On a match day, the focus is all on performance. But, after you play, what you eat is just as important as what you eat before or during.


Why is important to eat after a match?

Post-match fueling is essential for your body to properly recover from the work you just completed. Eating something within 30-60 minutes helps replenish the fuel you used during the match. Eating right after a match is most important if you have another match the same day. If you don’t, your next regularly scheduled meal may be adequate to replace nutrients.

What should I eat after the match?

Choose a meal or snack that has a balance of protein and carbohydrate, along with a small-to-moderate amount of fat. Carbohydrates are necessary to replenish the body’s carbohydrate stores in muscle used during exercise. Protein is needed to repair muscle damage and support muscle building. Fat is important for nutrient absorption and feeling full and possibly play an anti-inflammatory role

Things to consider

Sometimes hunger is not present after a high-intensity match. Eating is still important! If food sounds unappetizing, try drinking your nutrients. A smoothie with protein, fruit and greens, or a drinkable yogurt are great options because they contain both carbohydrate and protein. If you choose a smaller recovery snack, remember to eat again in 1-2 hours to fully replenish nutrients.

Post-Match Meal Guidelines

Food FocusWhenHow Much?Tips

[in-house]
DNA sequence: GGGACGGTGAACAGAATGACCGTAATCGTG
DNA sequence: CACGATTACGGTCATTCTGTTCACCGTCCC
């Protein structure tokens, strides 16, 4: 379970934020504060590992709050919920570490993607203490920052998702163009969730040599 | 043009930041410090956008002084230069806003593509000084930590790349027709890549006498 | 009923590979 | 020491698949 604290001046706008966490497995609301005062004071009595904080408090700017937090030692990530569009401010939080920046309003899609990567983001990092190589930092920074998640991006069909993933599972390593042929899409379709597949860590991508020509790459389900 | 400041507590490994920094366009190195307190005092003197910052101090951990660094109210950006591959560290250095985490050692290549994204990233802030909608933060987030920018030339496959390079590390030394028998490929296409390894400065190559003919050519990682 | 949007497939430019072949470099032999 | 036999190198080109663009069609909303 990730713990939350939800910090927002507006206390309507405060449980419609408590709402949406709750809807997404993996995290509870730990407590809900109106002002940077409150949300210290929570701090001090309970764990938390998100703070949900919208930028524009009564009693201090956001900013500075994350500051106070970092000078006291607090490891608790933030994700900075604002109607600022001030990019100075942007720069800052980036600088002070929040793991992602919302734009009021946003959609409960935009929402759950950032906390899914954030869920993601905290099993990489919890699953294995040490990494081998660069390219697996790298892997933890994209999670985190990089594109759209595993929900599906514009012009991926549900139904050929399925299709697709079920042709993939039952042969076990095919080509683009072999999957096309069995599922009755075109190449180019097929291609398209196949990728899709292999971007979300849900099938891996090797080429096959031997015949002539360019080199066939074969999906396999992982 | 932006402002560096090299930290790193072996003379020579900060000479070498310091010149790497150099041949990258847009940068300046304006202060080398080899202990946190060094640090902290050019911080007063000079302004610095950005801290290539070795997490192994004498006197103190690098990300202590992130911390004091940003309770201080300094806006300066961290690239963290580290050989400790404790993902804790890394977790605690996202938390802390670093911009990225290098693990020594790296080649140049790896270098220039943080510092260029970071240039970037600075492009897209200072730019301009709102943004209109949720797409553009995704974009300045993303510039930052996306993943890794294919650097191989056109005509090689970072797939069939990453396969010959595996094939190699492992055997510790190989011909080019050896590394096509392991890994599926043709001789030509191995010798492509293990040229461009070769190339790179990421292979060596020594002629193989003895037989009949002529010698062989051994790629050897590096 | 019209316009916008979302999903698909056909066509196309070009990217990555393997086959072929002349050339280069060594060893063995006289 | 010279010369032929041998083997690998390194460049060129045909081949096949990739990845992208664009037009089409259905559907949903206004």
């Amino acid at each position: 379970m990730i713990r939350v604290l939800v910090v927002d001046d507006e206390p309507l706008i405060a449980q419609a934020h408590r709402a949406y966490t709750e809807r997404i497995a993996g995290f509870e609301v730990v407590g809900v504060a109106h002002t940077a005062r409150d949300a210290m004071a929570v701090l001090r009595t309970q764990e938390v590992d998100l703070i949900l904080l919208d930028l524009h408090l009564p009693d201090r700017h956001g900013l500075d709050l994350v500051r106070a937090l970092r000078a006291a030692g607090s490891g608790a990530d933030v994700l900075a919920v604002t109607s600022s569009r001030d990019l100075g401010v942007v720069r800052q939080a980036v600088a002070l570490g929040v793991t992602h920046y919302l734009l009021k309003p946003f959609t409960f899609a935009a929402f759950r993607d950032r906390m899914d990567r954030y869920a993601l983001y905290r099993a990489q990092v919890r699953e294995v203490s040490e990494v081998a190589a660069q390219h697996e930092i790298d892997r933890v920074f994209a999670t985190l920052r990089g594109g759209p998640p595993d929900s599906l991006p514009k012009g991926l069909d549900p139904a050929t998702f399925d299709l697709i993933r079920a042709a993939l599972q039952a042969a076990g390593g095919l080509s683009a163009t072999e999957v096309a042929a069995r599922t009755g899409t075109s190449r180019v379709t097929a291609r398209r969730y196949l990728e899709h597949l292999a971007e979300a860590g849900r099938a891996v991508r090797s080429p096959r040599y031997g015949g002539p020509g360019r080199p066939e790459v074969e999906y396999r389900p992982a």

Carbs: bread, pasta, rice, starchy veggies, fruit
Protein: chicken, turkey, tofu, fish, lean beef or pork, eggs, cheese
Fat: avocado, nut butter, ground flax
To allow time for your body to properly use foods for recovery, aim to eat 30-60 minutes after a match.

If you are unable to eat a full meal within this time frame, have a small snack like string cheese and piece of fruit.

A balanced meal that leaves you feeling full, but not stuffed.

The amount of carbs you consume should be consistent with the amount you played and match intensity. If the match was very intense, choose more carbs. If you played fewer points, eat a smaller portion with fewer carbs.

Come prepared! Bring a PB&J sandwich and fruit, or other shelf-stable foods in your backpack to make sure you have something to eat after a match.

Don’t wait too long to eat, as this will postpone recovery and may lead to overeating when you have access to food.


Post-Match Mix and Match

Choose a food from the protein column plus one from the carb column. Portions should be based on the intensity of your training session
Protein: 15-20 gCarbohydrate: 15-30 g
  • 2-3 oz deli meat
  • 2 c milk (cow’s, soy)*
  • ¾ -1 c Greek yogurt*
  • ¾ c cottage cheese
  • 2 pieces of string cheese
  • 1 c firm tofu
  • 2-3 cooked eggs
  • 1 ½ c Kefir*
  • 1 ½ oz jerky
  • 2-3 oz fish
  • ½ c nuts or seeds*
  • ½ – ¾ c edamame
  • 4 Tbsp nut butter*
  • 1 c beans*
  • 1 piece or cup fresh fruit
  • ¼ – ½ c dried fruit
  • 1 c fruit juice
  • 1 c chocolate milk
  • ½ c oatmeal
  • 1-2 slices sandwich bread
  • ½ bagel
  • 1 English muffin
  • 1 granola or cereal bar
  • 2 x 6” tortillas or wraps
  • ½ – ¾ c rice or farro
  • ½ -1 c quinoa, beans, lentils*
  • ¾ c cooked pasta
  • 4 Tbsp nut butter*
Key: * Contains at least 15 g of carbohydrates or 10 G of protein